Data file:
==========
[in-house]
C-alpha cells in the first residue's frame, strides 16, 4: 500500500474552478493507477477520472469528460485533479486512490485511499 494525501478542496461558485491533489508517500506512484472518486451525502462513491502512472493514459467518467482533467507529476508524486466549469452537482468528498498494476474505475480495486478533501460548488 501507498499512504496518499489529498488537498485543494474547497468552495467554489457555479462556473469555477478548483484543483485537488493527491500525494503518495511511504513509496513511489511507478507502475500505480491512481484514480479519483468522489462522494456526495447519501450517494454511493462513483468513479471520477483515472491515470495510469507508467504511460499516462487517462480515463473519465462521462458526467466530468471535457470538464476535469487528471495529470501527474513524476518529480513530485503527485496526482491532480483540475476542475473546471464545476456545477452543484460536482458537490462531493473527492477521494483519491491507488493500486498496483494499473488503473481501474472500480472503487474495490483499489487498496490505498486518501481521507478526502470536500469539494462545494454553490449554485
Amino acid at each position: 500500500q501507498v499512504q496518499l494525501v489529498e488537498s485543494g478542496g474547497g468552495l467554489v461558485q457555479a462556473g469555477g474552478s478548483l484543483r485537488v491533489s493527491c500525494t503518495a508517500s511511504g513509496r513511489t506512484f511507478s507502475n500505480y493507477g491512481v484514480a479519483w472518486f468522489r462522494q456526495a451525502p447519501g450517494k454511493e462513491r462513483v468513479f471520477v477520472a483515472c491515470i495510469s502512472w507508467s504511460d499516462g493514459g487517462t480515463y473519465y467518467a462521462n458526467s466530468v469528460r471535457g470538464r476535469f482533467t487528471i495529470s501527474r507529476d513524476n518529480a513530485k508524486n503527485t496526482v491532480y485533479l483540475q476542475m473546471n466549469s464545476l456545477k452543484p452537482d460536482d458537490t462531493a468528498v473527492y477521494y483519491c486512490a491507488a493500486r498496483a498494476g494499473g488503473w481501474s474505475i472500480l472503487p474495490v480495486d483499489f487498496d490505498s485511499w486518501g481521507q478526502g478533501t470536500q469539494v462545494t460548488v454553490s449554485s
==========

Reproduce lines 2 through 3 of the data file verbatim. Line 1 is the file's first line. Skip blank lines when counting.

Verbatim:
C-alpha cells in the first residue's frame, strides 16, 4: 500500500474552478493507477477520472469528460485533479486512490485511499 494525501478542496461558485491533489508517500506512484472518486451525502462513491502512472493514459467518467482533467507529476508524486466549469452537482468528498498494476474505475480495486478533501460548488 501507498499512504496518499489529498488537498485543494474547497468552495467554489457555479462556473469555477478548483484543483485537488493527491500525494503518495511511504513509496513511489511507478507502475500505480491512481484514480479519483468522489462522494456526495447519501450517494454511493462513483468513479471520477483515472491515470495510469507508467504511460499516462487517462480515463473519465462521462458526467466530468471535457470538464476535469487528471495529470501527474513524476518529480513530485503527485496526482491532480483540475476542475473546471464545476456545477452543484460536482458537490462531493473527492477521494483519491491507488493500486498496483494499473488503473481501474472500480472503487474495490483499489487498496490505498486518501481521507478526502470536500469539494462545494454553490449554485
Amino acid at each position: 500500500q501507498v499512504q496518499l494525501v489529498e488537498s485543494g478542496g474547497g468552495l467554489v461558485q457555479a462556473g469555477g474552478s478548483l484543483r485537488v491533489s493527491c500525494t503518495a508517500s511511504g513509496r513511489t506512484f511507478s507502475n500505480y493507477g491512481v484514480a479519483w472518486f468522489r462522494q456526495a451525502p447519501g450517494k454511493e462513491r462513483v468513479f471520477v477520472a483515472c491515470i495510469s502512472w507508467s504511460d499516462g493514459g487517462t480515463y473519465y467518467a462521462n458526467s466530468v469528460r471535457g470538464r476535469f482533467t487528471i495529470s501527474r507529476d513524476n518529480a513530485k508524486n503527485t496526482v491532480y485533479l483540475q476542475m473546471n466549469s464545476l456545477k452543484p452537482d460536482d458537490t462531493a468528498v473527492y477521494y483519491c486512490a491507488a493500486r498496483a498494476g494499473g488503473w481501474s474505475i472500480l472503487p474495490v480495486d483499489f487498496d490505498s485511499w486518501g481521507q478526502g478533501t470536500q469539494v462545494t460548488v454553490s449554485s